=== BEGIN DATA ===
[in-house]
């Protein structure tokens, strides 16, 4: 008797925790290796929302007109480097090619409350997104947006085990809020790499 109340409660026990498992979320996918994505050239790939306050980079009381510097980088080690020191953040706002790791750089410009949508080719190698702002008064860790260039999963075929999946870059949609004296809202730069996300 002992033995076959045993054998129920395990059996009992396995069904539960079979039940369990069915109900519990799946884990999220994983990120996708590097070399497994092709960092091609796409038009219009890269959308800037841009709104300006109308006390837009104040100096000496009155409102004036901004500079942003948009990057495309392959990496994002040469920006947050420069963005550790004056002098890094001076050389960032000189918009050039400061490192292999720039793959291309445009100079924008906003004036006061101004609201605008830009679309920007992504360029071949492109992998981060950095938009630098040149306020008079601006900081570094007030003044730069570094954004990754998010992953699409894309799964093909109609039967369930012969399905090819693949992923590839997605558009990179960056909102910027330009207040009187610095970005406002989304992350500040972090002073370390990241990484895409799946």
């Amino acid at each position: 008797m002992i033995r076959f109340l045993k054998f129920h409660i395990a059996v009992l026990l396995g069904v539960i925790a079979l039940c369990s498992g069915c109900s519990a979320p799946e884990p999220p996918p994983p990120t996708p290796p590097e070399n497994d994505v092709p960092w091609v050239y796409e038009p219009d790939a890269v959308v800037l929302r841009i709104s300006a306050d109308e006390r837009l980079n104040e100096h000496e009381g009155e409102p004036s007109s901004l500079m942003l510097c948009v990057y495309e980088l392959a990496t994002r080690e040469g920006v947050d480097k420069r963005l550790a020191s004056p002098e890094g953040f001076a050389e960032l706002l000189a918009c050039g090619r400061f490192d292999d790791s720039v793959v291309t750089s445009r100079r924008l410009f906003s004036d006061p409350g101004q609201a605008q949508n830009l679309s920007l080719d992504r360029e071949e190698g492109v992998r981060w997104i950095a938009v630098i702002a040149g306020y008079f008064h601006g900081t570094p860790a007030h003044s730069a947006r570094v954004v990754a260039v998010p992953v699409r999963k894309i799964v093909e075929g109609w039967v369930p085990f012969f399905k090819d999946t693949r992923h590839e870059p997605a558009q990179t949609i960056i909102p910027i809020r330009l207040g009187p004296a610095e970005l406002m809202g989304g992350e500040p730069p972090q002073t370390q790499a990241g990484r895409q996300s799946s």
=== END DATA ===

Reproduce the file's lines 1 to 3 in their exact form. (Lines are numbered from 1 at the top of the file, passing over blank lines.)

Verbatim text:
[in-house]
């Protein structure tokens, strides 16, 4: 008797925790290796929302007109480097090619409350997104947006085990809020790499 109340409660026990498992979320996918994505050239790939306050980079009381510097980088080690020191953040706002790791750089410009949508080719190698702002008064860790260039999963075929999946870059949609004296809202730069996300 002992033995076959045993054998129920395990059996009992396995069904539960079979039940369990069915109900519990799946884990999220994983990120996708590097070399497994092709960092091609796409038009219009890269959308800037841009709104300006109308006390837009104040100096000496009155409102004036901004500079942003948009990057495309392959990496994002040469920006947050420069963005550790004056002098890094001076050389960032000189918009050039400061490192292999720039793959291309445009100079924008906003004036006061101004609201605008830009679309920007992504360029071949492109992998981060950095938009630098040149306020008079601006900081570094007030003044730069570094954004990754998010992953699409894309799964093909109609039967369930012969399905090819693949992923590839997605558009990179960056909102910027330009207040009187610095970005406002989304992350500040972090002073370390990241990484895409799946």
């Amino acid at each position: 008797m002992i033995r076959f109340l045993k054998f129920h409660i395990a059996v009992l026990l396995g069904v539960i925790a079979l039940c369990s498992g069915c109900s519990a979320p799946e884990p999220p996918p994983p990120t996708p290796p590097e070399n497994d994505v092709p960092w091609v050239y796409e038009p219009d790939a890269v959308v800037l929302r841009i709104s300006a306050d109308e006390r837009l980079n104040e100096h000496e009381g009155e409102p004036s007109s901004l500079m942003l510097c948009v990057y495309e980088l392959a990496t994002r080690e040469g920006v947050d480097k420069r963005l550790a020191s004056p002098e890094g953040f001076a050389e960032l706002l000189a918009c050039g090619r400061f490192d292999d790791s720039v793959v291309t750089s445009r100079r924008l410009f906003s004036d006061p409350g101004q609201a605008q949508n830009l679309s920007l080719d992504r360029e071949e190698g492109v992998r981060w997104i950095a938009v630098i702002a040149g306020y008079f008064h601006g900081t570094p860790a007030h003044s730069a947006r570094v954004v990754a260039v998010p992953v699409r999963k894309i799964v093909e075929g109609w039967v369930p085990f012969f399905k090819d999946t693949r992923h590839e870059p997605a558009q990179t949609i960056i909102p910027i809020r330009l207040g009187p004296a610095e970005l406002m809202g989304g992350e500040p730069p972090q002073t370390q790499a990241g990484r895409q996300s799946s």